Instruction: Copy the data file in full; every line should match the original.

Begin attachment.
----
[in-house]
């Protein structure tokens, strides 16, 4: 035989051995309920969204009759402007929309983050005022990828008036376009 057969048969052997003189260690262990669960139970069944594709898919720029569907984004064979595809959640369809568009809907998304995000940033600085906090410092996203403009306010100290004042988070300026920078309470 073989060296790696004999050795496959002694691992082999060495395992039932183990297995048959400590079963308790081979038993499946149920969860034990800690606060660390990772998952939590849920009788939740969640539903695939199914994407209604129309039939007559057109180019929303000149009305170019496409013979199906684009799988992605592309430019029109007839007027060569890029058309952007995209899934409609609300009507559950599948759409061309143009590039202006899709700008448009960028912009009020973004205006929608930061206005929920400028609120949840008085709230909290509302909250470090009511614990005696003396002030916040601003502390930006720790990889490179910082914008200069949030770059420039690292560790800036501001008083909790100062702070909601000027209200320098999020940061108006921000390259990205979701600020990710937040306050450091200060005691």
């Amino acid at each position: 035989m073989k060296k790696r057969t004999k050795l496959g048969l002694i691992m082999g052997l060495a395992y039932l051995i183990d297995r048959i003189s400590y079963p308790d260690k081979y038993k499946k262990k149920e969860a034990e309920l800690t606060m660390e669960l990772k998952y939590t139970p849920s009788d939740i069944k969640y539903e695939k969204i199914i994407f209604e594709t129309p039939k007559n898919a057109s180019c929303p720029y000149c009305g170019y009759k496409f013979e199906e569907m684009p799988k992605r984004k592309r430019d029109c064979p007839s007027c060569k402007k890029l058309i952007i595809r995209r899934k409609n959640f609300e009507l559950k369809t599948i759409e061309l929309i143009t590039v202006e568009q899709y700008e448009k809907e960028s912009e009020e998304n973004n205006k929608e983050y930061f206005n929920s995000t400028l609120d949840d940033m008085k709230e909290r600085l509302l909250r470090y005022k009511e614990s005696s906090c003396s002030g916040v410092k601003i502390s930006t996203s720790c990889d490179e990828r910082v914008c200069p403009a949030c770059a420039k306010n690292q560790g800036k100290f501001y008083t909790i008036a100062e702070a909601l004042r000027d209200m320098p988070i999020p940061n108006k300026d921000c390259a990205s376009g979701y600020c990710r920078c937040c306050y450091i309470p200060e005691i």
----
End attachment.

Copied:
[in-house]
């Protein structure tokens, strides 16, 4: 035989051995309920969204009759402007929309983050005022990828008036376009 057969048969052997003189260690262990669960139970069944594709898919720029569907984004064979595809959640369809568009809907998304995000940033600085906090410092996203403009306010100290004042988070300026920078309470 073989060296790696004999050795496959002694691992082999060495395992039932183990297995048959400590079963308790081979038993499946149920969860034990800690606060660390990772998952939590849920009788939740969640539903695939199914994407209604129309039939007559057109180019929303000149009305170019496409013979199906684009799988992605592309430019029109007839007027060569890029058309952007995209899934409609609300009507559950599948759409061309143009590039202006899709700008448009960028912009009020973004205006929608930061206005929920400028609120949840008085709230909290509302909250470090009511614990005696003396002030916040601003502390930006720790990889490179910082914008200069949030770059420039690292560790800036501001008083909790100062702070909601000027209200320098999020940061108006921000390259990205979701600020990710937040306050450091200060005691």
């Amino acid at each position: 035989m073989k060296k790696r057969t004999k050795l496959g048969l002694i691992m082999g052997l060495a395992y039932l051995i183990d297995r048959i003189s400590y079963p308790d260690k081979y038993k499946k262990k149920e969860a034990e309920l800690t606060m660390e669960l990772k998952y939590t139970p849920s009788d939740i069944k969640y539903e695939k969204i199914i994407f209604e594709t129309p039939k007559n898919a057109s180019c929303p720029y000149c009305g170019y009759k496409f013979e199906e569907m684009p799988k992605r984004k592309r430019d029109c064979p007839s007027c060569k402007k890029l058309i952007i595809r995209r899934k409609n959640f609300e009507l559950k369809t599948i759409e061309l929309i143009t590039v202006e568009q899709y700008e448009k809907e960028s912009e009020e998304n973004n205006k929608e983050y930061f206005n929920s995000t400028l609120d949840d940033m008085k709230e909290r600085l509302l909250r470090y005022k009511e614990s005696s906090c003396s002030g916040v410092k601003i502390s930006t996203s720790c990889d490179e990828r910082v914008c200069p403009a949030c770059a420039k306010n690292q560790g800036k100290f501001y008083t909790i008036a100062e702070a909601l004042r000027d209200m320098p988070i999020p940061n108006k300026d921000c390259a990205s376009g979701y600020c990710r920078c937040c306050y450091i309470p200060e005691i």